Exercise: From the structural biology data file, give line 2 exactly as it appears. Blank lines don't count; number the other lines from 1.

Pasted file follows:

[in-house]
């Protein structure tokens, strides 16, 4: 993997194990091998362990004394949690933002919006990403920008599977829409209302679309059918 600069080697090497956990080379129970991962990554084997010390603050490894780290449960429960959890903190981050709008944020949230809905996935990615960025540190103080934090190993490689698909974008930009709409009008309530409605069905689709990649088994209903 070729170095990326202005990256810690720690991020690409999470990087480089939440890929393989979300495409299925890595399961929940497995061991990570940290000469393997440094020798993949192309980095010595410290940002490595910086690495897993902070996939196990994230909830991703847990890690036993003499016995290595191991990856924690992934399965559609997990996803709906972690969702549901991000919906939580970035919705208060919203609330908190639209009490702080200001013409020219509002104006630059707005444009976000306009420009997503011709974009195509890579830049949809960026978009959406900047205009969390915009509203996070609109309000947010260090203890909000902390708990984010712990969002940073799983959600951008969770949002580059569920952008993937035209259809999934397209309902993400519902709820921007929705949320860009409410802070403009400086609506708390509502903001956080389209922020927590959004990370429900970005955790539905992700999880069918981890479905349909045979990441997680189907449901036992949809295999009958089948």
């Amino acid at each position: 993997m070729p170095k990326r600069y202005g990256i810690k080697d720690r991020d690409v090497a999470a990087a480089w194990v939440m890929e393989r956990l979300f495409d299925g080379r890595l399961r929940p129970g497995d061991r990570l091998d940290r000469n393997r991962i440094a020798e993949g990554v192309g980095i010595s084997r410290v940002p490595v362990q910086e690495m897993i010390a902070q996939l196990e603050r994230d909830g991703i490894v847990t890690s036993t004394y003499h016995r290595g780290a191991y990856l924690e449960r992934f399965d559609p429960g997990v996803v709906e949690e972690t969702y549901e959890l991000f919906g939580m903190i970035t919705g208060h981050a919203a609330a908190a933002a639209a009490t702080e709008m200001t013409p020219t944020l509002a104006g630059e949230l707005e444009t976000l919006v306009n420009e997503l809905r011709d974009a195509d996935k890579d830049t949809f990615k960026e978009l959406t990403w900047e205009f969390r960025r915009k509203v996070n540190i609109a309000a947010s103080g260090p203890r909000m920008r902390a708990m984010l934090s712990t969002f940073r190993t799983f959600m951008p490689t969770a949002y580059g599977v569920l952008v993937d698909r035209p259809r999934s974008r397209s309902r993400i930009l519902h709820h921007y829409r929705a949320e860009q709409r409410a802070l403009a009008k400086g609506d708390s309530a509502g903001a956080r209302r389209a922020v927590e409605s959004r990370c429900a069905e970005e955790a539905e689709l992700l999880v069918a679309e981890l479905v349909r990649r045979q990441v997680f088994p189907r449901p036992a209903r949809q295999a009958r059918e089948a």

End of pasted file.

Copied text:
């Protein structure tokens, strides 16, 4: 993997194990091998362990004394949690933002919006990403920008599977829409209302679309059918 600069080697090497956990080379129970991962990554084997010390603050490894780290449960429960959890903190981050709008944020949230809905996935990615960025540190103080934090190993490689698909974008930009709409009008309530409605069905689709990649088994209903 070729170095990326202005990256810690720690991020690409999470990087480089939440890929393989979300495409299925890595399961929940497995061991990570940290000469393997440094020798993949192309980095010595410290940002490595910086690495897993902070996939196990994230909830991703847990890690036993003499016995290595191991990856924690992934399965559609997990996803709906972690969702549901991000919906939580970035919705208060919203609330908190639209009490702080200001013409020219509002104006630059707005444009976000306009420009997503011709974009195509890579830049949809960026978009959406900047205009969390915009509203996070609109309000947010260090203890909000902390708990984010712990969002940073799983959600951008969770949002580059569920952008993937035209259809999934397209309902993400519902709820921007929705949320860009409410802070403009400086609506708390509502903001956080389209922020927590959004990370429900970005955790539905992700999880069918981890479905349909045979990441997680189907449901036992949809295999009958089948």